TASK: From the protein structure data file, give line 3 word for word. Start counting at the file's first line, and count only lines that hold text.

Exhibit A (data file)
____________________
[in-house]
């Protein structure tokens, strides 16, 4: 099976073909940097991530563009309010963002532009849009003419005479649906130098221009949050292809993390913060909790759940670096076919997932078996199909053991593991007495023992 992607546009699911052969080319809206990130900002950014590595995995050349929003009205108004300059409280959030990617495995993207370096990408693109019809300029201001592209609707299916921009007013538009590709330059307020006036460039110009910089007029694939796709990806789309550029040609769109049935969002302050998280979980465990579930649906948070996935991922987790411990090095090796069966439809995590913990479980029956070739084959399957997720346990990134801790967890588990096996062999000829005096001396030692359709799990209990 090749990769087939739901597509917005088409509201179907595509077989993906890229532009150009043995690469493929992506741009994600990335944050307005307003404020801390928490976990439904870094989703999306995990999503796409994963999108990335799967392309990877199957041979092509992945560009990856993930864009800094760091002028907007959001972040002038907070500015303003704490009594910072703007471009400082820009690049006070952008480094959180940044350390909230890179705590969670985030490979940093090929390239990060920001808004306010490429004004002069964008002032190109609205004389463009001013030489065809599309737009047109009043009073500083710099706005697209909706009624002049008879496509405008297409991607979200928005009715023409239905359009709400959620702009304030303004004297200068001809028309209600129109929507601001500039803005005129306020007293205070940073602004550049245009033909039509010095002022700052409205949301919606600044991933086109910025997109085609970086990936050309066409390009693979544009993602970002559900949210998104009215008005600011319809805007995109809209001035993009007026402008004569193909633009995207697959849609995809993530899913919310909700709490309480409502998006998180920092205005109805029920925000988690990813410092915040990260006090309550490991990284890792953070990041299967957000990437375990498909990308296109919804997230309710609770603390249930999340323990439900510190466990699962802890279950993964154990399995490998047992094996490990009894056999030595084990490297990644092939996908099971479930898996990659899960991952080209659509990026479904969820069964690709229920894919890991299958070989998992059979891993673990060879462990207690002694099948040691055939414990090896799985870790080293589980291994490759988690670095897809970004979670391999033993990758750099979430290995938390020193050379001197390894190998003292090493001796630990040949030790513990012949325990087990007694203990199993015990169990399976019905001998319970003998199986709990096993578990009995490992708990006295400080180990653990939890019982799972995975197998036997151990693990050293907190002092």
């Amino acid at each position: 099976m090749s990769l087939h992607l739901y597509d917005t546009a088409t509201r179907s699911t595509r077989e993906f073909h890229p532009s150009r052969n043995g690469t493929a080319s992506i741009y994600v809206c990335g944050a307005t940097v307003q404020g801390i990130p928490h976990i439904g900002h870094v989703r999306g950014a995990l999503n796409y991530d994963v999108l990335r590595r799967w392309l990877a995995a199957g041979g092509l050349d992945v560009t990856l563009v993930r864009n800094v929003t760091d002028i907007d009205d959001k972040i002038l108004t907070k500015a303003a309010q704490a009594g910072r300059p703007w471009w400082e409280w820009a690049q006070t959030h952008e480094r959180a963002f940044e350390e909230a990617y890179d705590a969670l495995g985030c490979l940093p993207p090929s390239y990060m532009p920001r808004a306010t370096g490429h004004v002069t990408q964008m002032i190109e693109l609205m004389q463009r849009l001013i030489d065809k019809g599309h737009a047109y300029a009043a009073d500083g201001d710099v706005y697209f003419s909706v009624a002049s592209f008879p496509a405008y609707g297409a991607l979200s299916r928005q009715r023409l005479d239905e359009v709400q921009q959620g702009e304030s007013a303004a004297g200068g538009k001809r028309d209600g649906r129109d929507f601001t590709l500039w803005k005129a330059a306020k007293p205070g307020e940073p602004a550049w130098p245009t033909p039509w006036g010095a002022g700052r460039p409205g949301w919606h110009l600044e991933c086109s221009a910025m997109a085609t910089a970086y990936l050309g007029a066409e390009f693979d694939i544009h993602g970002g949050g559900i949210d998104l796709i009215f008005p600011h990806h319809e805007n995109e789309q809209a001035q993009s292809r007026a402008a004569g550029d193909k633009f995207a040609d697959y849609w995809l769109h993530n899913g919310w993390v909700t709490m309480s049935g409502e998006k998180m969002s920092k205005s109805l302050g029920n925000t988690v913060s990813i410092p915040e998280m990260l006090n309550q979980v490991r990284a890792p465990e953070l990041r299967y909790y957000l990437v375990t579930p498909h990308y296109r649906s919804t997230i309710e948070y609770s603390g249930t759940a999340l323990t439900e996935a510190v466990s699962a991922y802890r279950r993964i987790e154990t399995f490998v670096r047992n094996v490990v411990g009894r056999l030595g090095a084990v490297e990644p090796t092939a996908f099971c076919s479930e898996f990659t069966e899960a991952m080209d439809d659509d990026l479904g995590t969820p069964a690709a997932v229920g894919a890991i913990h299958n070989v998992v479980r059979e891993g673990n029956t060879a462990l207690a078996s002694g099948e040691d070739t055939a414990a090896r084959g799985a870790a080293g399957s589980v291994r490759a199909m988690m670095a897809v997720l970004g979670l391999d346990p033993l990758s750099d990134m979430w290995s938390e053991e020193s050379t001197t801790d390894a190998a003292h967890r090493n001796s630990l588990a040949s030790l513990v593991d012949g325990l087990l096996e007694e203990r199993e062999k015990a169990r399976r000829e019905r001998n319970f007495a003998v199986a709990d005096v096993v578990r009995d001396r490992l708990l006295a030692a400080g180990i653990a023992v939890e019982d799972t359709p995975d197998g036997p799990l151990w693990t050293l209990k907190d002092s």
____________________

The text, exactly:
């Amino acid at each position: 099976m090749s990769l087939h992607l739901y597509d917005t546009a088409t509201r179907s699911t595509r077989e993906f073909h890229p532009s150009r052969n043995g690469t493929a080319s992506i741009y994600v809206c990335g944050a307005t940097v307003q404020g801390i990130p928490h976990i439904g900002h870094v989703r999306g950014a995990l999503n796409y991530d994963v999108l990335r590595r799967w392309l990877a995995a199957g041979g092509l050349d992945v560009t990856l563009v993930r864009n800094v929003t760091d002028i907007d009205d959001k972040i002038l108004t907070k500015a303003a309010q704490a009594g910072r300059p703007w471009w400082e409280w820009a690049q006070t959030h952008e480094r959180a963002f940044e350390e909230a990617y890179d705590a969670l495995g985030c490979l940093p993207p090929s390239y990060m532009p920001r808004a306010t370096g490429h004004v002069t990408q964008m002032i190109e693109l609205m004389q463009r849009l001013i030489d065809k019809g599309h737009a047109y300029a009043a009073d500083g201001d710099v706005y697209f003419s909706v009624a002049s592209f008879p496509a405008y609707g297409a991607l979200s299916r928005q009715r023409l005479d239905e359009v709400q921009q959620g702009e304030s007013a303004a004297g200068g538009k001809r028309d209600g649906r129109d929507f601001t590709l500039w803005k005129a330059a306020k007293p205070g307020e940073p602004a550049w130098p245009t033909p039509w006036g010095a002022g700052r460039p409205g949301w919606h110009l600044e991933c086109s221009a910025m997109a085609t910089a970086y990936l050309g007029a066409e390009f693979d694939i544009h993602g970002g949050g559900i949210d998104l796709i009215f008005p600011h990806h319809e805007n995109e789309q809209a001035q993009s292809r007026a402008a004569g550029d193909k633009f995207a040609d697959y849609w995809l769109h993530n899913g919310w993390v909700t709490m309480s049935g409502e998006k998180m969002s920092k205005s109805l302050g029920n925000t988690v913060s990813i410092p915040e998280m990260l006090n309550q979980v490991r990284a890792p465990e953070l990041r299967y909790y957000l990437v375990t579930p498909h990308y296109r649906s919804t997230i309710e948070y609770s603390g249930t759940a999340l323990t439900e996935a510190v466990s699962a991922y802890r279950r993964i987790e154990t399995f490998v670096r047992n094996v490990v411990g009894r056999l030595g090095a084990v490297e990644p090796t092939a996908f099971c076919s479930e898996f990659t069966e899960a991952m080209d439809d659509d990026l479904g995590t969820p069964a690709a997932v229920g894919a890991i913990h299958n070989v998992v479980r059979e891993g673990n029956t060879a462990l207690a078996s002694g099948e040691d070739t055939a414990a090896r084959g799985a870790a080293g399957s589980v291994r490759a199909m988690m670095a897809v997720l970004g979670l391999d346990p033993l990758s750099d990134m979430w290995s938390e053991e020193s050379t001197t801790d390894a190998a003292h967890r090493n001796s630990l588990a040949s030790l513990v593991d012949g325990l087990l096996e007694e203990r199993e062999k015990a169990r399976r000829e019905r001998n319970f007495a003998v199986a709990d005096v096993v578990r009995d001396r490992l708990l006295a030692a400080g180990i653990a023992v939890e019982d799972t359709p995975d197998g036997p799990l151990w693990t050293l209990k907190d002092s």